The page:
Patty says: "I read this 35 years ago!"
    "Not Koontz's best and bad narration"

    I'm late in my love of Koontz. I've been devouring his books for just the last few months. It felt like discovering a diamond mine in my back yard. Phantoms, Lightning, and A Bad Place were all just amazing. So I was excited about a new release by him.
    Funhouse in not the quality of the other Koontzes I've listened to.
    The book started out strong. I loved the first couple chapters. It was creepy and I was instantly invested and excited for the ride.
    The two girl characters who were the main characters in the 2nd half of the book were annoying. They were young and dumb and uninteresting, so I didn't care what happened to them.
    The action and the bad guys were interesting. The development of the story was good. I believed in the "evilness" of the bad guy. He carried the story well.
    There was either too much editing, or the writing was lazy, because there were big details and big moments missing. There was no wrap up in the end of what happened to the characters. The story was missing those big, satisfying moments where all is revealed and everyone faces off.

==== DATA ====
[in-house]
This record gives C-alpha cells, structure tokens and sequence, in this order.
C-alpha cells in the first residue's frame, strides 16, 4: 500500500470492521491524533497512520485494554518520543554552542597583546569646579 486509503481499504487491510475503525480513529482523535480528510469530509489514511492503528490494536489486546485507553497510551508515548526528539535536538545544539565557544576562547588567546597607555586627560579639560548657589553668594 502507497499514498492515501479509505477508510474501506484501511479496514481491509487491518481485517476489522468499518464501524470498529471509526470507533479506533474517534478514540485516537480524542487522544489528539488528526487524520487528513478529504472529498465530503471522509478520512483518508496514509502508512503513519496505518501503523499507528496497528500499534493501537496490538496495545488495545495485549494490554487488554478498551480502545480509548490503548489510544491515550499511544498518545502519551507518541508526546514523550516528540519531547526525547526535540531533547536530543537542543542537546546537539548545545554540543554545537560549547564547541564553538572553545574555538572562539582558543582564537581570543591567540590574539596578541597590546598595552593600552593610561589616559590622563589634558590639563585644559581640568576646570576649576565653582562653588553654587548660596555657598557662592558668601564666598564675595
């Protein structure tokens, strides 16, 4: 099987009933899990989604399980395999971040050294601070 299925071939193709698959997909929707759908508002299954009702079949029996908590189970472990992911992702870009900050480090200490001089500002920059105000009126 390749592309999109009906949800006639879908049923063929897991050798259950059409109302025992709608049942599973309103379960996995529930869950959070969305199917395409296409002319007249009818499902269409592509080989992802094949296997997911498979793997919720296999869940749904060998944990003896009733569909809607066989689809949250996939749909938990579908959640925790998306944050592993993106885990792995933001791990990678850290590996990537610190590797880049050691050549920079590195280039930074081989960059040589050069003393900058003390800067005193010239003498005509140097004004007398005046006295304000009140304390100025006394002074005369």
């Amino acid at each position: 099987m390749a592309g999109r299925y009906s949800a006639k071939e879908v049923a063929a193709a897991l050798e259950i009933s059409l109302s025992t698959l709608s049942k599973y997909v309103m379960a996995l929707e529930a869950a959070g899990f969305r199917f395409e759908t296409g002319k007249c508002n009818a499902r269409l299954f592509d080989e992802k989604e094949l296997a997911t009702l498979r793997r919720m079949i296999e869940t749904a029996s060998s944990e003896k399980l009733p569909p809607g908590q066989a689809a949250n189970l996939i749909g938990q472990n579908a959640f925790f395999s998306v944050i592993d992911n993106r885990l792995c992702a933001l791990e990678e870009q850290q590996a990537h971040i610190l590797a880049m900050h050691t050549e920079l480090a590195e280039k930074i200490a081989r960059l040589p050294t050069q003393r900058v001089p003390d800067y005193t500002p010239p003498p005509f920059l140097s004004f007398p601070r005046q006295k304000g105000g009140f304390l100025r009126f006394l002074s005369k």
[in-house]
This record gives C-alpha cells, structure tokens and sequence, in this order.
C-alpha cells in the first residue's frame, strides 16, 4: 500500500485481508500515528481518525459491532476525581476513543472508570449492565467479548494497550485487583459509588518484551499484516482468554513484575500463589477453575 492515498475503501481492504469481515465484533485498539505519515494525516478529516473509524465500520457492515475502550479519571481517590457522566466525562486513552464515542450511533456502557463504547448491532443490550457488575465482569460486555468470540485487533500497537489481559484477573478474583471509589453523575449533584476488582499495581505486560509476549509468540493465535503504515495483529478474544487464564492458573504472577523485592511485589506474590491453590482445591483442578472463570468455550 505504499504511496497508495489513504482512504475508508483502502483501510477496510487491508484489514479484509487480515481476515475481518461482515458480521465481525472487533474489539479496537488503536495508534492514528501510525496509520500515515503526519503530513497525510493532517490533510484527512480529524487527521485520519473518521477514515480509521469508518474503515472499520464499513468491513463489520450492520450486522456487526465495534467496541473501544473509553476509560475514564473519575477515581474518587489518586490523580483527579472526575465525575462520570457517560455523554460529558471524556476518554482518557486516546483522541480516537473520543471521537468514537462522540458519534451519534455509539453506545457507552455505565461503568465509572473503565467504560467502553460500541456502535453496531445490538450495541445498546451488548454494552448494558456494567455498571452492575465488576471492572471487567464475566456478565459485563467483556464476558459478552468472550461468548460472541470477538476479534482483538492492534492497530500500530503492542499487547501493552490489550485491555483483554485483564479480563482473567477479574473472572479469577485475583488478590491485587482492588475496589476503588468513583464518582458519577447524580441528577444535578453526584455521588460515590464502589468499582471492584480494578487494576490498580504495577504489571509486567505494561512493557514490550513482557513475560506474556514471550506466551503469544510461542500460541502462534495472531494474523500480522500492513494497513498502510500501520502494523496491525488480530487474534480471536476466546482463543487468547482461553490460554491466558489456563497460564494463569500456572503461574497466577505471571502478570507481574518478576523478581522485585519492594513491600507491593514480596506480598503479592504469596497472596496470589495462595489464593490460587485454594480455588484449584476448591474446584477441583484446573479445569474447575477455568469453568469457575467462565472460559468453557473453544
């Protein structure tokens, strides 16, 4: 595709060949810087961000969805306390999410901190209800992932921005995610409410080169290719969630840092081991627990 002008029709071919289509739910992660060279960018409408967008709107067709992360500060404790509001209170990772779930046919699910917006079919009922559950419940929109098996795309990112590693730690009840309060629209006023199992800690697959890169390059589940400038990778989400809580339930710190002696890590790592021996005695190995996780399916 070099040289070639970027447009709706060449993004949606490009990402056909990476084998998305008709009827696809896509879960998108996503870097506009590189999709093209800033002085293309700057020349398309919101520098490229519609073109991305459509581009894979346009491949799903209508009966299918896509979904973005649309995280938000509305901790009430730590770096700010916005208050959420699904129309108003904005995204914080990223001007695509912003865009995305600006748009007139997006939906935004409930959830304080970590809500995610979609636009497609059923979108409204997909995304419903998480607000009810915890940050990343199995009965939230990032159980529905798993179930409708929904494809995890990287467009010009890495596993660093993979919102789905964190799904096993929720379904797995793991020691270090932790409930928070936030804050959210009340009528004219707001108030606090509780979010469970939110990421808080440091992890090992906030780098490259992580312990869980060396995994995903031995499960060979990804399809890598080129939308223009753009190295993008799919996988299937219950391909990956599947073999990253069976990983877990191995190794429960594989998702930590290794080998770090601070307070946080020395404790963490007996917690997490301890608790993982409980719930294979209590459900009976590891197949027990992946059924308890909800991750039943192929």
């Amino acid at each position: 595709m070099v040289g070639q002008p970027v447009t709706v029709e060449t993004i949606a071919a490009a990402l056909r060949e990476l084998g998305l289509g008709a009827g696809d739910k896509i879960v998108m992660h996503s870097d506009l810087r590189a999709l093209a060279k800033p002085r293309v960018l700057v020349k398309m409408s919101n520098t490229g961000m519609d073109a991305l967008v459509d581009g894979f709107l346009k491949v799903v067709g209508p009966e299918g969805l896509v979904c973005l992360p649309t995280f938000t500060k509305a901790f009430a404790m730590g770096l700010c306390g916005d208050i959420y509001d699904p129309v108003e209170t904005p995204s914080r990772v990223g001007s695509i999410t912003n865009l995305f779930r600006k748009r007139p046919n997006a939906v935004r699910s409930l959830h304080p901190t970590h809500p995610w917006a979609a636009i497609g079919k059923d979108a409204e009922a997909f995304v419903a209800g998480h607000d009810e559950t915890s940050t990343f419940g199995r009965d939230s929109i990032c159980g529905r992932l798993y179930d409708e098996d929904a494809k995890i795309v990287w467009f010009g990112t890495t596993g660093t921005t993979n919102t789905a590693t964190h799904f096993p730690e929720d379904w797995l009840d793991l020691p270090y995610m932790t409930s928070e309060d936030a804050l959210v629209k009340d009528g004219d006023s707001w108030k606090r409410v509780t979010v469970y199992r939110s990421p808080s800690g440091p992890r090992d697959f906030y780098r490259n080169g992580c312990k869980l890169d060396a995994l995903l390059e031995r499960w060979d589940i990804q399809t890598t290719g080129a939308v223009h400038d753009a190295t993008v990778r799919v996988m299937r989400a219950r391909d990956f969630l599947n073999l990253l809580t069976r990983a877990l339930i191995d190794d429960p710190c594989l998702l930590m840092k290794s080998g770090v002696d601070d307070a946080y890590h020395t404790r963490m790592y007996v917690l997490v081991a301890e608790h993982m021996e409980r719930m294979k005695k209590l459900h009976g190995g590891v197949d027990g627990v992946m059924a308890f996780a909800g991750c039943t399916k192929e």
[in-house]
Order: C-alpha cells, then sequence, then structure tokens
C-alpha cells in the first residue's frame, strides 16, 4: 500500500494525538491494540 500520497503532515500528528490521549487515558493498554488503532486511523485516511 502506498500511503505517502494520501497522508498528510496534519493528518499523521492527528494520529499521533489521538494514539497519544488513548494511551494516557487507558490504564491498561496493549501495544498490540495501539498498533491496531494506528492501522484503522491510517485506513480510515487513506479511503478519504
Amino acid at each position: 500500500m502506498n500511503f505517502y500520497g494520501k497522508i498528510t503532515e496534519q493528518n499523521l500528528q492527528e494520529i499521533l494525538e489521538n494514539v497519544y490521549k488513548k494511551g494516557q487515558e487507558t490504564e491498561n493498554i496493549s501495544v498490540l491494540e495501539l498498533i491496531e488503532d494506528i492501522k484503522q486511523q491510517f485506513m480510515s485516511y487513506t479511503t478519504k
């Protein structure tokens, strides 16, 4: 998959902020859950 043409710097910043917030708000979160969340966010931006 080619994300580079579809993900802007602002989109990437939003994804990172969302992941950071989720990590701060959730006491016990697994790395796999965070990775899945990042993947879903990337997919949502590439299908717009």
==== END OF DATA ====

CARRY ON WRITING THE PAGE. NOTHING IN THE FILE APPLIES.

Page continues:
The ending was disappointing due to that lack of wrap-up.
    I didn't like the narration from the start. She was slow, whiny, and amateurish. I think she made the annoying characters even more annoying. I was glad it was over so I wouldn't have to hear her voice any longer.
    This review is harsh for a book I still give 3 stars. The harshness comes because of my high expectations and disappointment because I love Koontz so much. If this book had been by a new, unknown author, I still would have given it 3 stars, but I wouldn't have been more forgiving with the flaws.

    3 of 4 people found this review helpful
  • Grandma Gatewood's Walk: The Inspiring Story of the Woman Who Saved the Appalachian Trail

    • UNABRIDGED (7 hrs and 54 mins)
    • By Ben Montgomery
    • Narrated By Patrick Lawlor